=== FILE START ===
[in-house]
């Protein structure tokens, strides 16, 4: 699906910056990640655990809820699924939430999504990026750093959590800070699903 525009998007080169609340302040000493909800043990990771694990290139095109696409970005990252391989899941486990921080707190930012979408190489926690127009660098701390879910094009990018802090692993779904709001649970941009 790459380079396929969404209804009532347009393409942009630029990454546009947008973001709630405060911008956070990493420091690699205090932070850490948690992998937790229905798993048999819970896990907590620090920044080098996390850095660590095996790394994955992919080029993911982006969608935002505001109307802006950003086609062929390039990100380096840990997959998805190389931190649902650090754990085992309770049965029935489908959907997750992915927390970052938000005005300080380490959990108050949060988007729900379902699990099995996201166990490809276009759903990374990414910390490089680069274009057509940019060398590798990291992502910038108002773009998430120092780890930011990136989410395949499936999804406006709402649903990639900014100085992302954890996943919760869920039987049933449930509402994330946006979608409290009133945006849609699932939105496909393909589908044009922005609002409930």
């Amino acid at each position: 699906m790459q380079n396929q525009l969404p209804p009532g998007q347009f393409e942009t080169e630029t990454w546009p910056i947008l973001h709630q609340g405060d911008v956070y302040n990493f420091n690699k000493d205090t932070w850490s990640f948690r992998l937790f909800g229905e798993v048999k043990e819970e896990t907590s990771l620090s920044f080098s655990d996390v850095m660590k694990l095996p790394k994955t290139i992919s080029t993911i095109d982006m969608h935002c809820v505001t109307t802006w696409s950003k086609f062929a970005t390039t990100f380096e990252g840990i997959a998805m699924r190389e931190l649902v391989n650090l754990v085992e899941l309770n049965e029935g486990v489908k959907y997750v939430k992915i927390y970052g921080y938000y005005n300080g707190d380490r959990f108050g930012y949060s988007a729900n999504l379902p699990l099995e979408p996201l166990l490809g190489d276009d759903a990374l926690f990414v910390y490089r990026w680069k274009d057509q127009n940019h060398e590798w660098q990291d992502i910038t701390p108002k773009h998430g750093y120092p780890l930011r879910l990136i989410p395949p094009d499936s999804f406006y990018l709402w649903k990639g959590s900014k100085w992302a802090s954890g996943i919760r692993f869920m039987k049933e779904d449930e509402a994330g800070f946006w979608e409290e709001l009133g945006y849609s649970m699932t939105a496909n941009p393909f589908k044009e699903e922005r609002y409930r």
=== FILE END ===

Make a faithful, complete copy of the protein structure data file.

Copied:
[in-house]
């Protein structure tokens, strides 16, 4: 699906910056990640655990809820699924939430999504990026750093959590800070699903 525009998007080169609340302040000493909800043990990771694990290139095109696409970005990252391989899941486990921080707190930012979408190489926690127009660098701390879910094009990018802090692993779904709001649970941009 790459380079396929969404209804009532347009393409942009630029990454546009947008973001709630405060911008956070990493420091690699205090932070850490948690992998937790229905798993048999819970896990907590620090920044080098996390850095660590095996790394994955992919080029993911982006969608935002505001109307802006950003086609062929390039990100380096840990997959998805190389931190649902650090754990085992309770049965029935489908959907997750992915927390970052938000005005300080380490959990108050949060988007729900379902699990099995996201166990490809276009759903990374990414910390490089680069274009057509940019060398590798990291992502910038108002773009998430120092780890930011990136989410395949499936999804406006709402649903990639900014100085992302954890996943919760869920039987049933449930509402994330946006979608409290009133945006849609699932939105496909393909589908044009922005609002409930």
């Amino acid at each position: 699906m790459q380079n396929q525009l969404p209804p009532g998007q347009f393409e942009t080169e630029t990454w546009p910056i947008l973001h709630q609340g405060d911008v956070y302040n990493f420091n690699k000493d205090t932070w850490s990640f948690r992998l937790f909800g229905e798993v048999k043990e819970e896990t907590s990771l620090s920044f080098s655990d996390v850095m660590k694990l095996p790394k994955t290139i992919s080029t993911i095109d982006m969608h935002c809820v505001t109307t802006w696409s950003k086609f062929a970005t390039t990100f380096e990252g840990i997959a998805m699924r190389e931190l649902v391989n650090l754990v085992e899941l309770n049965e029935g486990v489908k959907y997750v939430k992915i927390y970052g921080y938000y005005n300080g707190d380490r959990f108050g930012y949060s988007a729900n999504l379902p699990l099995e979408p996201l166990l490809g190489d276009d759903a990374l926690f990414v910390y490089r990026w680069k274009d057509q127009n940019h060398e590798w660098q990291d992502i910038t701390p108002k773009h998430g750093y120092p780890l930011r879910l990136i989410p395949p094009d499936s999804f406006y990018l709402w649903k990639g959590s900014k100085w992302a802090s954890g996943i919760r692993f869920m039987k049933e779904d449930e509402a994330g800070f946006w979608e409290e709001l009133g945006y849609s649970m699932t939105a496909n941009p393909f589908k044009e699903e922005r609002y409930r």